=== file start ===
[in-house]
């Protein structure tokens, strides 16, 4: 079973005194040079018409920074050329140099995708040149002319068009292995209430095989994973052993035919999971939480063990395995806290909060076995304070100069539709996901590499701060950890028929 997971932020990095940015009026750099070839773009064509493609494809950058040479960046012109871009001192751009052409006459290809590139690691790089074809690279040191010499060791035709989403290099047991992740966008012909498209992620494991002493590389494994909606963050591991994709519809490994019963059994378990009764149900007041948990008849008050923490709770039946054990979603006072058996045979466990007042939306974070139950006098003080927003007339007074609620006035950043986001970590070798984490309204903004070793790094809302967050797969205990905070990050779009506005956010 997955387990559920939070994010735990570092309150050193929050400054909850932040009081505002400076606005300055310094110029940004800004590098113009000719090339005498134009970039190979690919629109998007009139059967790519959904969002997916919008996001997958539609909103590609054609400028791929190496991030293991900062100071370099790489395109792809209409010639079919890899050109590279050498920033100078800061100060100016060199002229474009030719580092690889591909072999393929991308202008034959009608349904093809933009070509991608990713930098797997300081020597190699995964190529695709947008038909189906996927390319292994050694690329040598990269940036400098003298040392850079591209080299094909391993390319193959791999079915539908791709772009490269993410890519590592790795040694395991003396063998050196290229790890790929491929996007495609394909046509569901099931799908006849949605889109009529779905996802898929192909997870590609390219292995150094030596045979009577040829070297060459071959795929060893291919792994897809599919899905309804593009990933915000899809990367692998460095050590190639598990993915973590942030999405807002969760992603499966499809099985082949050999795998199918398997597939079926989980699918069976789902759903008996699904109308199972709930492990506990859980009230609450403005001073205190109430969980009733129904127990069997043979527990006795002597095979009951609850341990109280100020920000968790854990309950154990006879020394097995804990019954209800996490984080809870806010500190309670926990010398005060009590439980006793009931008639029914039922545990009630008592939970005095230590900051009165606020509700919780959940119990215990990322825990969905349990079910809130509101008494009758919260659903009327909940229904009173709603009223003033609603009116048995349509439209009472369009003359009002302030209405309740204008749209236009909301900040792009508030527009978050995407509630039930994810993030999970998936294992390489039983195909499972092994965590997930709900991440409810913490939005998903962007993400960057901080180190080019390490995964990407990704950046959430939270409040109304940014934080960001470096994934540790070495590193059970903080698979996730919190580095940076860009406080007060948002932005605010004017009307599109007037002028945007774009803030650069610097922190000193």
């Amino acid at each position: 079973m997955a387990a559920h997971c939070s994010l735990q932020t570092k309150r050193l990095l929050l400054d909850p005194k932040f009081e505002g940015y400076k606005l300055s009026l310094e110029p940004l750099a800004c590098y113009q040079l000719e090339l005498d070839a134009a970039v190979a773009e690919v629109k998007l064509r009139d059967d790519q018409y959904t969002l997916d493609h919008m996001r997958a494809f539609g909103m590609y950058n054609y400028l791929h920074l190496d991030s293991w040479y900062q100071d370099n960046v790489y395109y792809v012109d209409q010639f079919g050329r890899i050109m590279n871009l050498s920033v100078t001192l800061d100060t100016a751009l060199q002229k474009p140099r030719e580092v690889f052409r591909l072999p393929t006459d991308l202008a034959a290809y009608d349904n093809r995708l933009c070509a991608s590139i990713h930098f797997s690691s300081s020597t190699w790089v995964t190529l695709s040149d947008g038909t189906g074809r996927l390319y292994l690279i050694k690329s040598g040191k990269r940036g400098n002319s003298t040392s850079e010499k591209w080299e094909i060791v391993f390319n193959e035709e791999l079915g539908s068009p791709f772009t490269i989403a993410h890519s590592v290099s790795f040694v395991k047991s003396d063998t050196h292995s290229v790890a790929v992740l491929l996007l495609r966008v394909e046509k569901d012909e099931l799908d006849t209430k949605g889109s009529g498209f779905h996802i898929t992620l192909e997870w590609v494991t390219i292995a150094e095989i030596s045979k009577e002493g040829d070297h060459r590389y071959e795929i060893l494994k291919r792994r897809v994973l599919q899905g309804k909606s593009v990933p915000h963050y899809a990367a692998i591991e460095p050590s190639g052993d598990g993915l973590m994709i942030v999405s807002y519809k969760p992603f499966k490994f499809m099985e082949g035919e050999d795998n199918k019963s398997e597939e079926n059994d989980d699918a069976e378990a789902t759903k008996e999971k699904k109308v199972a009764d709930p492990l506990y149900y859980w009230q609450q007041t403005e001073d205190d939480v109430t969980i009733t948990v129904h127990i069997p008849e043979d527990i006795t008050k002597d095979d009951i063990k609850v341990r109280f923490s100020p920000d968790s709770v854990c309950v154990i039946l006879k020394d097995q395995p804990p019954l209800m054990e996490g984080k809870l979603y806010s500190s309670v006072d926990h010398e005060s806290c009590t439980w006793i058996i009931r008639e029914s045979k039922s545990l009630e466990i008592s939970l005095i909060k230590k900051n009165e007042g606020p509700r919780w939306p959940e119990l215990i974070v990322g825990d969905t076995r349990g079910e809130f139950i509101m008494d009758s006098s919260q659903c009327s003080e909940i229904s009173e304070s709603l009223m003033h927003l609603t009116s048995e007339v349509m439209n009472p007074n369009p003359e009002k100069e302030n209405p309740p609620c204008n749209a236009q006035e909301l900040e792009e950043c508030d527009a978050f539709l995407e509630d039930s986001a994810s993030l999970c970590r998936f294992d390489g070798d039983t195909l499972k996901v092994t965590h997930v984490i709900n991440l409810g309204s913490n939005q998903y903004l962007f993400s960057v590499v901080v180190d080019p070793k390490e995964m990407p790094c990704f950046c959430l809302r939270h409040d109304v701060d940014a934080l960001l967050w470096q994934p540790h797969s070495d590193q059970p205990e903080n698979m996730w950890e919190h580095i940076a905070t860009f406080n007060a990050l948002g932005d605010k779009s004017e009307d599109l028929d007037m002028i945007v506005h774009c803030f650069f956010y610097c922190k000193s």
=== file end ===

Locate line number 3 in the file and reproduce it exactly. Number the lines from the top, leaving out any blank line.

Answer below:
């Amino acid at each position: 079973m997955a387990a559920h997971c939070s994010l735990q932020t570092k309150r050193l990095l929050l400054d909850p005194k932040f009081e505002g940015y400076k606005l300055s009026l310094e110029p940004l750099a800004c590098y113009q040079l000719e090339l005498d070839a134009a970039v190979a773009e690919v629109k998007l064509r009139d059967d790519q018409y959904t969002l997916d493609h919008m996001r997958a494809f539609g909103m590609y950058n054609y400028l791929h920074l190496d991030s293991w040479y900062q100071d370099n960046v790489y395109y792809v012109d209409q010639f079919g050329r890899i050109m590279n871009l050498s920033v100078t001192l800061d100060t100016a751009l060199q002229k474009p140099r030719e580092v690889f052409r591909l072999p393929t006459d991308l202008a034959a290809y009608d349904n093809r995708l933009c070509a991608s590139i990713h930098f797997s690691s300081s020597t190699w790089v995964t190529l695709s040149d947008g038909t189906g074809r996927l390319y292994l690279i050694k690329s040598g040191k990269r940036g400098n002319s003298t040392s850079e010499k591209w080299e094909i060791v391993f390319n193959e035709e791999l079915g539908s068009p791709f772009t490269i989403a993410h890519s590592v290099s790795f040694v395991k047991s003396d063998t050196h292995s290229v790890a790929v992740l491929l996007l495609r966008v394909e046509k569901d012909e099931l799908d006849t209430k949605g889109s009529g498209f779905h996802i898929t992620l192909e997870w590609v494991t390219i292995a150094e095989i030596s045979k009577e002493g040829d070297h060459r590389y071959e795929i060893l494994k291919r792994r897809v994973l599919q899905g309804k909606s593009v990933p915000h963050y899809a990367a692998i591991e460095p050590s190639g052993d598990g993915l973590m994709i942030v999405s807002y519809k969760p992603f499966k490994f499809m099985e082949g035919e050999d795998n199918k019963s398997e597939e079926n059994d989980d699918a069976e378990a789902t759903k008996e999971k699904k109308v199972a009764d709930p492990l506990y149900y859980w009230q609450q007041t403005e001073d205190d939480v109430t969980i009733t948990v129904h127990i069997p008849e043979d527990i006795t008050k002597d095979d009951i063990k609850v341990r109280f923490s100020p920000d968790s709770v854990c309950v154990i039946l006879k020394d097995q395995p804990p019954l209800m054990e996490g984080k809870l979603y806010s500190s309670v006072d926990h010398e005060s806290c009590t439980w006793i058996i009931r008639e029914s045979k039922s545990l009630e466990i008592s939970l005095i909060k230590k900051n009165e007042g606020p509700r919780w939306p959940e119990l215990i974070v990322g825990d969905t076995r349990g079910e809130f139950i509101m008494d009758s006098s919260q659903c009327s003080e909940i229904s009173e304070s709603l009223m003033h927003l609603t009116s048995e007339v349509m439209n009472p007074n369009p003359e009002k100069e302030n209405p309740p609620c204008n749209a236009q006035e909301l900040e792009e950043c508030d527009a978050f539709l995407e509630d039930s986001a994810s993030l999970c970590r998936f294992d390489g070798d039983t195909l499972k996901v092994t965590h997930v984490i709900n991440l409810g309204s913490n939005q998903y903004l962007f993400s960057v590499v901080v180190d080019p070793k390490e995964m990407p790094c990704f950046c959430l809302r939270h409040d109304v701060d940014a934080l960001l967050w470096q994934p540790h797969s070495d590193q059970p205990e903080n698979m996730w950890e919190h580095i940076a905070t860009f406080n007060a990050l948002g932005d605010k779009s004017e009307d599109l028929d007037m002028i945007v506005h774009c803030f650069f956010y610097c922190k000193s």